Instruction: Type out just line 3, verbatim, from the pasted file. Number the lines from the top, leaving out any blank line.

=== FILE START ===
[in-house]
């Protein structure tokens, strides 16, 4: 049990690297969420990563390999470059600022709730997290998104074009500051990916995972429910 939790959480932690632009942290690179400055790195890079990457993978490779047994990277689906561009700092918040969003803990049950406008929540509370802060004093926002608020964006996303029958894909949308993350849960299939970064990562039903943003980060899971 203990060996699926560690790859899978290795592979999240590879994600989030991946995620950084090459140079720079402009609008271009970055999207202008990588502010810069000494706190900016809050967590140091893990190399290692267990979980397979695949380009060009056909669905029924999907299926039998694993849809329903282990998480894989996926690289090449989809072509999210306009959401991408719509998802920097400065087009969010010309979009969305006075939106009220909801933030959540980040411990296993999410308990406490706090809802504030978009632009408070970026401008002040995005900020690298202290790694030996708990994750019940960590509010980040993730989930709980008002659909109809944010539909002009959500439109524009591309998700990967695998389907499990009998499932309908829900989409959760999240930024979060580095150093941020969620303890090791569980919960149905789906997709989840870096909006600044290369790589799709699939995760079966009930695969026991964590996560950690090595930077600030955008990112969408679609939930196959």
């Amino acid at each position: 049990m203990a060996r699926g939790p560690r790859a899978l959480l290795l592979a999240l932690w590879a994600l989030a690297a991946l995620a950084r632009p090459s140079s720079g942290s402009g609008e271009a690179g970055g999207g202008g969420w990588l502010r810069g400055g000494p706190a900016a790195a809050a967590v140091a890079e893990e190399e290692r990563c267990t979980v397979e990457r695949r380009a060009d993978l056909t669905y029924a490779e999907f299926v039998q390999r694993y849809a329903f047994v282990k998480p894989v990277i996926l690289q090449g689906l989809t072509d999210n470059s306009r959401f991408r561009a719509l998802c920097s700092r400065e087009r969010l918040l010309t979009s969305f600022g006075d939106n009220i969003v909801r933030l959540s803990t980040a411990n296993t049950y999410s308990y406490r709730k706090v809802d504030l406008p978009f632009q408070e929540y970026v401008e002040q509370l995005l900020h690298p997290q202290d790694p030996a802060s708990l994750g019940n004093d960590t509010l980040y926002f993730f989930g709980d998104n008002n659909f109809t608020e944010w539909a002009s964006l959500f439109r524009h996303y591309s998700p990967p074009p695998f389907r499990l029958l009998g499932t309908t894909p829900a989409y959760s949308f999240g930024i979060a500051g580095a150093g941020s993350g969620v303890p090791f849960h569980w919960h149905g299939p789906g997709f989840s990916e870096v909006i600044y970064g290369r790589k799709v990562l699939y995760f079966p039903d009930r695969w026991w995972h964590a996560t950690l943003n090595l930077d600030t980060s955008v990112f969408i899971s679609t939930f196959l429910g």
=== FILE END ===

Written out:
């Amino acid at each position: 049990m203990a060996r699926g939790p560690r790859a899978l959480l290795l592979a999240l932690w590879a994600l989030a690297a991946l995620a950084r632009p090459s140079s720079g942290s402009g609008e271009a690179g970055g999207g202008g969420w990588l502010r810069g400055g000494p706190a900016a790195a809050a967590v140091a890079e893990e190399e290692r990563c267990t979980v397979e990457r695949r380009a060009d993978l056909t669905y029924a490779e999907f299926v039998q390999r694993y849809a329903f047994v282990k998480p894989v990277i996926l690289q090449g689906l989809t072509d999210n470059s306009r959401f991408r561009a719509l998802c920097s700092r400065e087009r969010l918040l010309t979009s969305f600022g006075d939106n009220i969003v909801r933030l959540s803990t980040a411990n296993t049950y999410s308990y406490r709730k706090v809802d504030l406008p978009f632009q408070e929540y970026v401008e002040q509370l995005l900020h690298p997290q202290d790694p030996a802060s708990l994750g019940n004093d960590t509010l980040y926002f993730f989930g709980d998104n008002n659909f109809t608020e944010w539909a002009s964006l959500f439109r524009h996303y591309s998700p990967p074009p695998f389907r499990l029958l009998g499932t309908t894909p829900a989409y959760s949308f999240g930024i979060a500051g580095a150093g941020s993350g969620v303890p090791f849960h569980w919960h149905g299939p789906g997709f989840s990916e870096v909006i600044y970064g290369r790589k799709v990562l699939y995760f079966p039903d009930r695969w026991w995972h964590a996560t950690l943003n090595l930077d600030t980060s955008v990112f969408i899971s679609t939930f196959l429910g």